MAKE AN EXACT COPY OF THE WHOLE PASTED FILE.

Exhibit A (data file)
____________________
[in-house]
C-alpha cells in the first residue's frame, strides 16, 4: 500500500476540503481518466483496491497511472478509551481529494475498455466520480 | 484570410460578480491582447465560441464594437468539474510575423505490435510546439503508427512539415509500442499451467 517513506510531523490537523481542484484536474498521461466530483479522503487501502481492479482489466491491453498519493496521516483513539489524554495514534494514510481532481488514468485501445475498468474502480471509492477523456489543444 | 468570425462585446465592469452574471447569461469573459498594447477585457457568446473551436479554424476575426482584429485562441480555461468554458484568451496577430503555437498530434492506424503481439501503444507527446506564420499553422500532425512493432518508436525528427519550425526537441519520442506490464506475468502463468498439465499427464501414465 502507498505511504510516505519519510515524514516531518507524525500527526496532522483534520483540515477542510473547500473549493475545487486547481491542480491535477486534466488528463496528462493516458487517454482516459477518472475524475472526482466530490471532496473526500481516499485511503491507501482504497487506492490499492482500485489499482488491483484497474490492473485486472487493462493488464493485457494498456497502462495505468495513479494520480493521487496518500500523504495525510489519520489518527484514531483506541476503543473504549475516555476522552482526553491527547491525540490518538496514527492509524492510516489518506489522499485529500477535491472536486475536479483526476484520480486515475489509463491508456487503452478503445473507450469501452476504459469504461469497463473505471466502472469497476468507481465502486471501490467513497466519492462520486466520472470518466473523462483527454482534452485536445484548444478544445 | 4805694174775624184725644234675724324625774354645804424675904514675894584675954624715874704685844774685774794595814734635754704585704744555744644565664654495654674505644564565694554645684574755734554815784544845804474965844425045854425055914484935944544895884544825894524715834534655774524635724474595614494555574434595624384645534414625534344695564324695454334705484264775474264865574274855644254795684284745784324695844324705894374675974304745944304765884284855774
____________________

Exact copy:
[in-house]
C-alpha cells in the first residue's frame, strides 16, 4: 500500500476540503481518466483496491497511472478509551481529494475498455466520480 | 484570410460578480491582447465560441464594437468539474510575423505490435510546439503508427512539415509500442499451467 517513506510531523490537523481542484484536474498521461466530483479522503487501502481492479482489466491491453498519493496521516483513539489524554495514534494514510481532481488514468485501445475498468474502480471509492477523456489543444 | 468570425462585446465592469452574471447569461469573459498594447477585457457568446473551436479554424476575426482584429485562441480555461468554458484568451496577430503555437498530434492506424503481439501503444507527446506564420499553422500532425512493432518508436525528427519550425526537441519520442506490464506475468502463468498439465499427464501414465 502507498505511504510516505519519510515524514516531518507524525500527526496532522483534520483540515477542510473547500473549493475545487486547481491542480491535477486534466488528463496528462493516458487517454482516459477518472475524475472526482466530490471532496473526500481516499485511503491507501482504497487506492490499492482500485489499482488491483484497474490492473485486472487493462493488464493485457494498456497502462495505468495513479494520480493521487496518500500523504495525510489519520489518527484514531483506541476503543473504549475516555476522552482526553491527547491525540490518538496514527492509524492510516489518506489522499485529500477535491472536486475536479483526476484520480486515475489509463491508456487503452478503445473507450469501452476504459469504461469497463473505471466502472469497476468507481465502486471501490467513497466519492462520486466520472470518466473523462483527454482534452485536445484548444478544445 | 4805694174775624184725644234675724324625774354645804424675904514675894584675954624715874704685844774685774794595814734635754704585704744555744644565664654495654674505644564565694554645684574755734554815784544845804474965844425045854425055914484935944544895884544825894524715834534655774524635724474595614494555574434595624384645534414625534344695564324695454334705484264775474264865574274855644254795684284745784324695844324705894374675974304745944304765884284855774